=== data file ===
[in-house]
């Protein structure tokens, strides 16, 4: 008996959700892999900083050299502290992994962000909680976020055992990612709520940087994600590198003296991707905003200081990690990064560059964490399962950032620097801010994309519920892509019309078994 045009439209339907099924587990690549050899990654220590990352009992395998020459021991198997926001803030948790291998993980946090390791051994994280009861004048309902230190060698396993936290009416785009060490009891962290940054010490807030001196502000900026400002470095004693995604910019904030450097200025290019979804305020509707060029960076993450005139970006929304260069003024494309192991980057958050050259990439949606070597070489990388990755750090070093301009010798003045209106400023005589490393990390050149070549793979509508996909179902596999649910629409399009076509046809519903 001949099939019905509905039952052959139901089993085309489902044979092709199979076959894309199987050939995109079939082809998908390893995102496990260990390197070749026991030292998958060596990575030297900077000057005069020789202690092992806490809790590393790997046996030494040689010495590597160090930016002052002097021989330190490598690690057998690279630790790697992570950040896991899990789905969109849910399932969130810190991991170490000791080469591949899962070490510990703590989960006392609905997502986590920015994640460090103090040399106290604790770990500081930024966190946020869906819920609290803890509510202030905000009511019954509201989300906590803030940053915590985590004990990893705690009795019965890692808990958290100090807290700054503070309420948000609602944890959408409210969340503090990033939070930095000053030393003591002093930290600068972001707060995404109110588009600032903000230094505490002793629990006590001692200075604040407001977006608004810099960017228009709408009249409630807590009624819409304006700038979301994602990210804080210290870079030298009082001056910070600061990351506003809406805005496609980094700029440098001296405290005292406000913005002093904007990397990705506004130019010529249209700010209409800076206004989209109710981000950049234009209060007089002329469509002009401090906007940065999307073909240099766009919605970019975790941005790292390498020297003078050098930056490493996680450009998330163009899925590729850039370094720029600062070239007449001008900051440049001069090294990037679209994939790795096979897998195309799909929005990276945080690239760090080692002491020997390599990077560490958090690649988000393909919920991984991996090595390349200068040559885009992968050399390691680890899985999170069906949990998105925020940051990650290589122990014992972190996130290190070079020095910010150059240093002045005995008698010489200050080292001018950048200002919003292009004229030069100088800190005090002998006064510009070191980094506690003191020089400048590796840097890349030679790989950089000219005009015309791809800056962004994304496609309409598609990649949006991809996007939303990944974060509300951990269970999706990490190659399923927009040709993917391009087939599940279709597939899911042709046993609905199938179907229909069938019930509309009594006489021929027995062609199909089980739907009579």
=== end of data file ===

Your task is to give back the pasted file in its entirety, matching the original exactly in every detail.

[in-house]
């Protein structure tokens, strides 16, 4: 008996959700892999900083050299502290992994962000909680976020055992990612709520940087994600590198003296991707905003200081990690990064560059964490399962950032620097801010994309519920892509019309078994 045009439209339907099924587990690549050899990654220590990352009992395998020459021991198997926001803030948790291998993980946090390791051994994280009861004048309902230190060698396993936290009416785009060490009891962290940054010490807030001196502000900026400002470095004693995604910019904030450097200025290019979804305020509707060029960076993450005139970006929304260069003024494309192991980057958050050259990439949606070597070489990388990755750090070093301009010798003045209106400023005589490393990390050149070549793979509508996909179902596999649910629409399009076509046809519903 001949099939019905509905039952052959139901089993085309489902044979092709199979076959894309199987050939995109079939082809998908390893995102496990260990390197070749026991030292998958060596990575030297900077000057005069020789202690092992806490809790590393790997046996030494040689010495590597160090930016002052002097021989330190490598690690057998690279630790790697992570950040896991899990789905969109849910399932969130810190991991170490000791080469591949899962070490510990703590989960006392609905997502986590920015994640460090103090040399106290604790770990500081930024966190946020869906819920609290803890509510202030905000009511019954509201989300906590803030940053915590985590004990990893705690009795019965890692808990958290100090807290700054503070309420948000609602944890959408409210969340503090990033939070930095000053030393003591002093930290600068972001707060995404109110588009600032903000230094505490002793629990006590001692200075604040407001977006608004810099960017228009709408009249409630807590009624819409304006700038979301994602990210804080210290870079030298009082001056910070600061990351506003809406805005496609980094700029440098001296405290005292406000913005002093904007990397990705506004130019010529249209700010209409800076206004989209109710981000950049234009209060007089002329469509002009401090906007940065999307073909240099766009919605970019975790941005790292390498020297003078050098930056490493996680450009998330163009899925590729850039370094720029600062070239007449001008900051440049001069090294990037679209994939790795096979897998195309799909929005990276945080690239760090080692002491020997390599990077560490958090690649988000393909919920991984991996090595390349200068040559885009992968050399390691680890899985999170069906949990998105925020940051990650290589122990014992972190996130290190070079020095910010150059240093002045005995008698010489200050080292001018950048200002919003292009004229030069100088800190005090002998006064510009070191980094506690003191020089400048590796840097890349030679790989950089000219005009015309791809800056962004994304496609309409598609990649949006991809996007939303990944974060509300951990269970999706990490190659399923927009040709993917391009087939599940279709597939899911042709046993609905199938179907229909069938019930509309009594006489021929027995062609199909089980739907009579």